A troop of archers Deiphobus brings,

   Who expel the Greeks with arrows, darts, and slings.



At the first shock the prince King Theuter hit,

And carved a deep wound on his armèd face;

The well steeled point his sword-proof beaver split,

And now th’assaulted Greeks are all in chase,

Some save themselves by swiftness, some by wit,

Young Quinteline, of Priam’s bastard race,

   And King Moderus have surprised by force,

   Thesus, and spoiled him both of arms and horse.



Whom when the Dardan worthy saw surprised,

He calls to mind the cur’sie to him done,

By whom nigh breathless, he was well advised,

The future eminence of war to shun,

King Thesus whom his victors much despised,

Hector released, and by the glorious sun,

   Swears not to leave him, till he see him sent,

   With safe conduct unto his warlike tent.



Here Thoas, by whom Cassilanus fell,

Is by great Hector beaten from his steed,

Who razing off his helm, to send to hell

A soul he so much hated, was soon freed

By Menesteus, who makes on, pell-mell

With a huge host, and rescues with all speed

   Th’astonished king; not long the day he tried,

   Till Paris with an arrow pierced his side.



Humerus glanced a javelin through the sight

Of Hector’s beaver, that it razed the skin;

Th’enragèd prince on proud Humerus light

And with one stroke he cleft him to the chin;

Proceeding on, he still pursues the fight,

The Grecians lose, and now the Trojans win,

   They beat them to their tents, where some enquire

   For pillage, while the rest the navy fire.



In this pursuit, Hector and Ajax meet,

Who, after interchange of hostile blows,

Part on even terms, and with kind language greet,

For the two kinsmen now each other knows:

Ajax entreats the prince to spare their fleet,

And save their tents, whose flame to heavenward grows;

   Which courteous Hector swears to undertake,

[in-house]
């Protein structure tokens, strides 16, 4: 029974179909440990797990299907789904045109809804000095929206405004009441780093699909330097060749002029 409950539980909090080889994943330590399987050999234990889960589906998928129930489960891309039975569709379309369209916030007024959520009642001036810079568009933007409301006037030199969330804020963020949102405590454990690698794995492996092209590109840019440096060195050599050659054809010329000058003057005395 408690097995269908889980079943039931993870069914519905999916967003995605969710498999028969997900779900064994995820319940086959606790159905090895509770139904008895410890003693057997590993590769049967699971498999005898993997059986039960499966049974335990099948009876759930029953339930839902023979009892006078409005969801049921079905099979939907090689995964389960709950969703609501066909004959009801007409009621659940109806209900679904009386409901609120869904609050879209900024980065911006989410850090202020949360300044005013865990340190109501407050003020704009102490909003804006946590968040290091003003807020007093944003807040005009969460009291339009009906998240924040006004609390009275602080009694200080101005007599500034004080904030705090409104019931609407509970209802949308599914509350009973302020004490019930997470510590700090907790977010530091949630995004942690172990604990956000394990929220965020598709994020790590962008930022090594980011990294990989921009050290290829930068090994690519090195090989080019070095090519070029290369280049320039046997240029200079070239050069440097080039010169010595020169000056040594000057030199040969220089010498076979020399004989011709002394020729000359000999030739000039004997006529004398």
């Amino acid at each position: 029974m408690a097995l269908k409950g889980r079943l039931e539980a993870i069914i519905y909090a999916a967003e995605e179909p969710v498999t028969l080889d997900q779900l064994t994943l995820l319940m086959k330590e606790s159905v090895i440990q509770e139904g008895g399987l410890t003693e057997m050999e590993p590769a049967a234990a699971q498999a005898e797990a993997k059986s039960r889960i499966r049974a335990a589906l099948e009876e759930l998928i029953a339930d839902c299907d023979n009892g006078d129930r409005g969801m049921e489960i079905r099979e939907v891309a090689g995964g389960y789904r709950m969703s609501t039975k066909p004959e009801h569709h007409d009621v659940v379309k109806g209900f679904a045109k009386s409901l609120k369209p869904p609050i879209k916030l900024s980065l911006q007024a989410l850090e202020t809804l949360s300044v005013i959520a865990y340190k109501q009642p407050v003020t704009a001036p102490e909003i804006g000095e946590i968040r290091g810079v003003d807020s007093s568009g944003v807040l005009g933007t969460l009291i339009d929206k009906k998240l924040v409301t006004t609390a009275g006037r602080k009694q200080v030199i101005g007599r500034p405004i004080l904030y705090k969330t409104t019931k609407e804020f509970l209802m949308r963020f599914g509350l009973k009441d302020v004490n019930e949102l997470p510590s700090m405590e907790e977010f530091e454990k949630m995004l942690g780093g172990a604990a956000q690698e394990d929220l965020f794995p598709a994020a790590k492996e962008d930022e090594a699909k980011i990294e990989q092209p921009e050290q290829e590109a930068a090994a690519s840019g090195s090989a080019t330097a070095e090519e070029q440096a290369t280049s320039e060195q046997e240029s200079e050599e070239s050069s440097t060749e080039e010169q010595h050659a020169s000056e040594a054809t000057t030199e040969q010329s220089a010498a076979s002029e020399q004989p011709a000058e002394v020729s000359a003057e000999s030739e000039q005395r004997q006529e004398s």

For Ajax and his aunt Hesione’s sake.



Oh ill-starred Hector! Thou hast overseen

A victory, thou canst not reach to more!

Hadst thou to him inexorable been

Thou hadst saved Troy, and freed the Dardan shore;

Duke Ajax’ prayer hath wrought Troy’s fatal teene

And hath the power lost Grecia to restore;

   O, hadst thou ta’en the advantage of this day,

   All Greece had perished, that now lives for aye.



But there’s a fate in all things: Hector blows

His well-known horn, his soldiers all retreat;

The Greeks to quench their fleet themselves dispose,

And re-instore their tents, whose spoil was great.

The next day from the camp to Priam goes

A herald, to surcease all hostile heat,

   Demanding truce till they the dead have grounded,

   And both of camp and city cured the wounded.



’Tis granted, from the towns with coffins come

Pale widows, wimpled in their mourning weeds,

To fetch their husbands’ corpses cold and numb,

To whom they offer solemn funeral deeds;

The children fetch their sires, and fathers some

Their slaughtered sons, which general mourning breeds.

   The Greeks likewise their fellow-mates desire,

   And yield their bodies to the hallowed fire.



But whilst these odoriferous piles they rear,

And sacrificed their friends in holy flames,

And in perfumèd boxes, prizèd dear,

Coffin their precious ashes, lest their names

Should die in Lethe, novel broils appear,